Again, like B5W, miniatures for this game were difficult to come by, with many promised miniatures never appearing, although unlike B5W miniatures, FA miniatures seemed to have better quality control and the few that did require assembly glued together quite well with just normal super glue.

Unfortunately, before B5:FA could have the creases in its game play ironed out, the Babylon 5 TV series was cancelled and AoG lost its rights to produce B5 material, and it ceased production in 2002, with AoG declaring bankrupt soon after.

I had a small Earthforce fleet for B5:FA however i found it difficult to actually play any games due to the limited availability of miniatures, and the limited number of players here in the UK. The game wasn't bad per se, but it wasn't terribly user friendly either.

Both the AoG B5 miniatures games still enjoy a cult following online, with many home brew source texts and rules addendum's being published by fans.

Babylon 5 Collectable Card Game

Although not a miniatures wargame, the B5 CCG was probably the most successful B5 Game to be released.
Like other CCGs before and since, the B5 CCG required players to purchase packs of cards to build gaming decks with, and offered a variety of strategies by which to win. One noteworthy thing about this game was that it actively encouraged games to be multiplayer matches, that is, more than the "standard" CCG trope of being just 2 players, it also encouraged players to work together in some fashion in order to win.
The game itself turned up in 1997, and over the course of its life had 8 full sets released at retail, with various promo cards being released as tournament prizes for organised play.
It was also noteworthy for incorperating elements of RPG type play into its mechanic, as well as for quite closely following the storyline of the TV series.
Quite rightly, the B5 CCG is regarded as being one of the best CCGs ever released, as its fairly simple rules coupled with complex strategies make it an interesting game to play, even for the casual gamer.
However, the CCGs fate was sealed in 2001 when Warner Brothers, the owners of the B5 franchise, pulled the rights for Precedence Entertainment, the games publisher, to produce any further B5 related materials, and also ordered them to destroy any remaining stock they had.

I started playing the B5 CCG in about 2001, it wasn't a bad game but it did take some getting used to, especially if you were used to playing games such as Magic: The Gathering and/or Pokemon TCG. At one point following the games discontinuation you could buy whole boxes of starter decks for as little as £2, with booster boxes going for as little as £5 as games retailers sold off their remaining B5 CCG stocks cheap in order to offload stocks of a game that had been abandoned.

Oddly enough though, Precedence Entertainment closed it doors at roughly the same time as AoG did after losing their B5 licence, as none of their other products enjoyed the popularity as the B5 CCG.

Babylon 5: A Call To Arms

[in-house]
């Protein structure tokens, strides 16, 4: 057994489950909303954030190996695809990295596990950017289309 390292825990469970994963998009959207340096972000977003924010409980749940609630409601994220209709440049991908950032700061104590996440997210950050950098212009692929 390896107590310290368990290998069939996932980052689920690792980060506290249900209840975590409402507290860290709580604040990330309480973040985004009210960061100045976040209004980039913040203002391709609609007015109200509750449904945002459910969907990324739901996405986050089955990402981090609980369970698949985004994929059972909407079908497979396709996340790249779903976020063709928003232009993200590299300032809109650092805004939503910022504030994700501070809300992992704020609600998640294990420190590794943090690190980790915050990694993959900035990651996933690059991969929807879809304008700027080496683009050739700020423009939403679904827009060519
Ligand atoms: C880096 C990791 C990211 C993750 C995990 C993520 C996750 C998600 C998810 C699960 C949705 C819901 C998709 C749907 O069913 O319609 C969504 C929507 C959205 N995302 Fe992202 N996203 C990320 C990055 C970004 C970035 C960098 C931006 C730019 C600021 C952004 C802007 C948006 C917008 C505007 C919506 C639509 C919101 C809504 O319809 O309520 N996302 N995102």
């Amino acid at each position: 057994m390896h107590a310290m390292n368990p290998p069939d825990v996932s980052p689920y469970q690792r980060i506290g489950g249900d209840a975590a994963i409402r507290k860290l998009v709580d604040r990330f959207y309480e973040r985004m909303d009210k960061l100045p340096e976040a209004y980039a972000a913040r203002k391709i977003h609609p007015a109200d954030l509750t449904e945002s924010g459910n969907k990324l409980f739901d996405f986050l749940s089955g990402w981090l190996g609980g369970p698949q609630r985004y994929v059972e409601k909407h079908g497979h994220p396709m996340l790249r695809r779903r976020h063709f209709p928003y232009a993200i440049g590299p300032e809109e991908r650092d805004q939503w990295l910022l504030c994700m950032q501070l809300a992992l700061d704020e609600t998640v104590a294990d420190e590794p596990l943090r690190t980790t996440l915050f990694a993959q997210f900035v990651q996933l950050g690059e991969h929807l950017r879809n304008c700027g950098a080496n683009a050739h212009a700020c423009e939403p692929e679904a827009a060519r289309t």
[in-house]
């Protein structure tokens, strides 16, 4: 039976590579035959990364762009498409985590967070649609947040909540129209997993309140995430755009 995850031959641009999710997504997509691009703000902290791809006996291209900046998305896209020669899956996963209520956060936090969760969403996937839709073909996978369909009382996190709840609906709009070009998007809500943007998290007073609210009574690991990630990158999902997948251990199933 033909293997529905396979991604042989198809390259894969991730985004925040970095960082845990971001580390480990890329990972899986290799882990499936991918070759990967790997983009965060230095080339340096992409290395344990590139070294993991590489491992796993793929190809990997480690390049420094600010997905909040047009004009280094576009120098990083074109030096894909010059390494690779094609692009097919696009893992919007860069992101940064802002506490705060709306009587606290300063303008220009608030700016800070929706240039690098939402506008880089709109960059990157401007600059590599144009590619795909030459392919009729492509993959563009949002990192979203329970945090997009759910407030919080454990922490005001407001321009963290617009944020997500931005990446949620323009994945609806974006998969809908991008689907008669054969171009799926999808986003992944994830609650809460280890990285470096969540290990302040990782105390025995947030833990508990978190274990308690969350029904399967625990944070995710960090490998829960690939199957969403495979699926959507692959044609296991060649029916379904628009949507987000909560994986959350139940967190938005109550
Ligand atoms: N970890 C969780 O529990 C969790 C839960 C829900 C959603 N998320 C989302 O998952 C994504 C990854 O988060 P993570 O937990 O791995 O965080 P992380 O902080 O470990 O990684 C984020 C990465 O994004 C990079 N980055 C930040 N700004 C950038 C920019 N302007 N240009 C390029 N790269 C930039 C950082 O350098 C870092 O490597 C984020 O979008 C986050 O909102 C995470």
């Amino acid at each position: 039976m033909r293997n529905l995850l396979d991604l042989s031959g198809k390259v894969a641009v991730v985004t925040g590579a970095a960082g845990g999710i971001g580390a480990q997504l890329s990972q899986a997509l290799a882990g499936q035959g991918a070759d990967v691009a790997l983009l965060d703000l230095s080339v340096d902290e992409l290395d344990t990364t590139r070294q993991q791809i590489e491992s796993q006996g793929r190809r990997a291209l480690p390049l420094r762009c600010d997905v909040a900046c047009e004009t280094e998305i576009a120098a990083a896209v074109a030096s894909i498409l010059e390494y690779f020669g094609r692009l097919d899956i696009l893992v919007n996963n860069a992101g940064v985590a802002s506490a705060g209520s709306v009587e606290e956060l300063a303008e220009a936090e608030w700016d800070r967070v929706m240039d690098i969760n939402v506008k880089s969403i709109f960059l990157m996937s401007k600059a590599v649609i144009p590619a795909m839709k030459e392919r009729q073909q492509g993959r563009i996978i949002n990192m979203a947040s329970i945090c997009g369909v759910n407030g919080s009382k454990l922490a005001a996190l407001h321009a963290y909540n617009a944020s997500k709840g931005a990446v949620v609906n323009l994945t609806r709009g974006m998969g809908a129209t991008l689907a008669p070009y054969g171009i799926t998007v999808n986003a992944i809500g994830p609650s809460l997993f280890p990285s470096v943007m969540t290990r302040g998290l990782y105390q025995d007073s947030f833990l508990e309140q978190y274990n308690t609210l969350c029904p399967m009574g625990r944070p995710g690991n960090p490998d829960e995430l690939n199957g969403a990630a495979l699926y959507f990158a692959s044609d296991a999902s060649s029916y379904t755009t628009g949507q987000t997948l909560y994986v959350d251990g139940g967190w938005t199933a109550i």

ACtA, as it came to be called, turned up in 2004 as a "compliment" to Mongoose Publishing's Babylon 5 RPG.
Fan reaction to the game overwhelmed Mongoose somewhat and they were very surprised at how quickly the games popularity soared, to the point at which the game won the 2004 Gamers Choice award at Origins.
This was because, unlike B5W and B5:FA, ACtA was actually a good, user friendly game, with a fairly reliable miniatures supply containing miniatures that were of good quality and were easily obtainable via games shops or purchased from Mongoose directly.
A "second edition" version of the game was published in 2007, representing updates in game rules and actually incorporating feedback from players (!!!) , as well as expanding available source materials.
However, the good times were not to be long term, as in early 2008 Mongoose announced that they were no longer going to produce miniatures or rules updates for the game, citing that the cost of miniatures production coupled with the amount of stuff needing to be produced was no longer cost effective for them, and, as such, they were disposing of their entire stock of ACtA miniatures at a discount via their website.
This decision affected all of Mongooses miniatures games at that point, so as well as the ACtA miniatures ceasing production, miniatures for other lines such as their Starship Troopers game were also sold off and abandoned, with Mongoose deciding to concentrate on their pencil & paper RPG systems instead.

I never played or physically held an ACtA miniature or book, as it was released and vanished during the time when I wasn't interested much in wargaming, but from what I understand the game was much better than the previous efforts and still enjoys something of a cult following to this day.

Its a shame really that despite the rich history contained within the B5 universe and so much enthusiasm for it amongst fans that it has been difficult to produce and sustain a B5 wargame of any description, but I can understand why larger games companies are hesitant to take the task on as B5 hasnt enjoyed the mass popularity that similar things such as Star Wars and Star Trek have, plus with no plans to relaunch the series, and the lackluster reception of spin off series' it seems that gaming in the B5 universe will be limited to dusty old legacy games, RPG books and home brew rules for quite some time to come.

1 comment:

  1. Excellent read. Check out my B5 CCG AARs here...